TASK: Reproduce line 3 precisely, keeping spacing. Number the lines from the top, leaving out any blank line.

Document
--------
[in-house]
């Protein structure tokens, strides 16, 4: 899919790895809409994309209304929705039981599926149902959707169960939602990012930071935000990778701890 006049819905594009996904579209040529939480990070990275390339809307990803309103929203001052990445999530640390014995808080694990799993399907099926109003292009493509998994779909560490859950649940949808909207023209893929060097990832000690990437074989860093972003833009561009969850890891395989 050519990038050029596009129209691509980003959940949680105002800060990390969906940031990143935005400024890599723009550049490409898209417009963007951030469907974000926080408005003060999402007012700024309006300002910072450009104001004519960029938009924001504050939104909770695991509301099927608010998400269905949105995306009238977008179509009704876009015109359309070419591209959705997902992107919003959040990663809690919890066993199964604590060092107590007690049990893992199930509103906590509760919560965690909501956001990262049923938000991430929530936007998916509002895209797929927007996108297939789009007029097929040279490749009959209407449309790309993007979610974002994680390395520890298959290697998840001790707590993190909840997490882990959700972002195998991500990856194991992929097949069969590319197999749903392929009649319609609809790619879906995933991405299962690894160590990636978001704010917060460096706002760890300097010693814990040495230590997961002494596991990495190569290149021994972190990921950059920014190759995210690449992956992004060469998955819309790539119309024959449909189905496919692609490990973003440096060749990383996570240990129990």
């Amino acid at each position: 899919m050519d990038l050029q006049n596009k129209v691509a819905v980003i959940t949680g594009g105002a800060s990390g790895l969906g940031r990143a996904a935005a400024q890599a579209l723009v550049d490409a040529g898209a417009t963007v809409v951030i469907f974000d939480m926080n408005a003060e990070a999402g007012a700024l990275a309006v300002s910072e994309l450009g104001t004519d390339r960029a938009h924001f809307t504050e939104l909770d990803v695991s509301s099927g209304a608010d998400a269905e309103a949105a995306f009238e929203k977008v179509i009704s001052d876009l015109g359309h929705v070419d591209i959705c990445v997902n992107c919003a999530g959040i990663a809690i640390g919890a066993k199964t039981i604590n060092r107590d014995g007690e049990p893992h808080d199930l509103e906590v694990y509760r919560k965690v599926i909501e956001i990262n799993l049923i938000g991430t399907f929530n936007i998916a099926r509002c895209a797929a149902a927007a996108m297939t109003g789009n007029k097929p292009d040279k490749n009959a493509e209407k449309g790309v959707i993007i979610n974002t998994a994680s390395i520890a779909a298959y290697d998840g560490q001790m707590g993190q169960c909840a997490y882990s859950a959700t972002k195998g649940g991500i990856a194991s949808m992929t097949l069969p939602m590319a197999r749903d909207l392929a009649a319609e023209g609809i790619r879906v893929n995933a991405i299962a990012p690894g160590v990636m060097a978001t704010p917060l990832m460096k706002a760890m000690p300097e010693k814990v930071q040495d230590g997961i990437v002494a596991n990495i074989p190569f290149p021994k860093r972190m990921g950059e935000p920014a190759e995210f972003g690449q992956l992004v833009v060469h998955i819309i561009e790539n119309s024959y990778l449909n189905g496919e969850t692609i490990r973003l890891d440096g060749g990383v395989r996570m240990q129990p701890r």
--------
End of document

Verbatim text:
């Amino acid at each position: 899919m050519d990038l050029q006049n596009k129209v691509a819905v980003i959940t949680g594009g105002a800060s990390g790895l969906g940031r990143a996904a935005a400024q890599a579209l723009v550049d490409a040529g898209a417009t963007v809409v951030i469907f974000d939480m926080n408005a003060e990070a999402g007012a700024l990275a309006v300002s910072e994309l450009g104001t004519d390339r960029a938009h924001f809307t504050e939104l909770d990803v695991s509301s099927g209304a608010d998400a269905e309103a949105a995306f009238e929203k977008v179509i009704s001052d876009l015109g359309h929705v070419d591209i959705c990445v997902n992107c919003a999530g959040i990663a809690i640390g919890a066993k199964t039981i604590n060092r107590d014995g007690e049990p893992h808080d199930l509103e906590v694990y509760r919560k965690v599926i909501e956001i990262n799993l049923i938000g991430t399907f929530n936007i998916a099926r509002c895209a797929a149902a927007a996108m297939t109003g789009n007029k097929p292009d040279k490749n009959a493509e209407k449309g790309v959707i993007i979610n974002t998994a994680s390395i520890a779909a298959y290697d998840g560490q001790m707590g993190q169960c909840a997490y882990s859950a959700t972002k195998g649940g991500i990856a194991s949808m992929t097949l069969p939602m590319a197999r749903d909207l392929a009649a319609e023209g609809i790619r879906v893929n995933a991405i299962a990012p690894g160590v990636m060097a978001t704010p917060l990832m460096k706002a760890m000690p300097e010693k814990v930071q040495d230590g997961i990437v002494a596991n990495i074989p190569f290149p021994k860093r972190m990921g950059e935000p920014a190759e995210f972003g690449q992956l992004v833009v060469h998955i819309i561009e790539n119309s024959y990778l449909n189905g496919e969850t692609i490990r973003l890891d440096g060749g990383v395989r996570m240990q129990p701890r």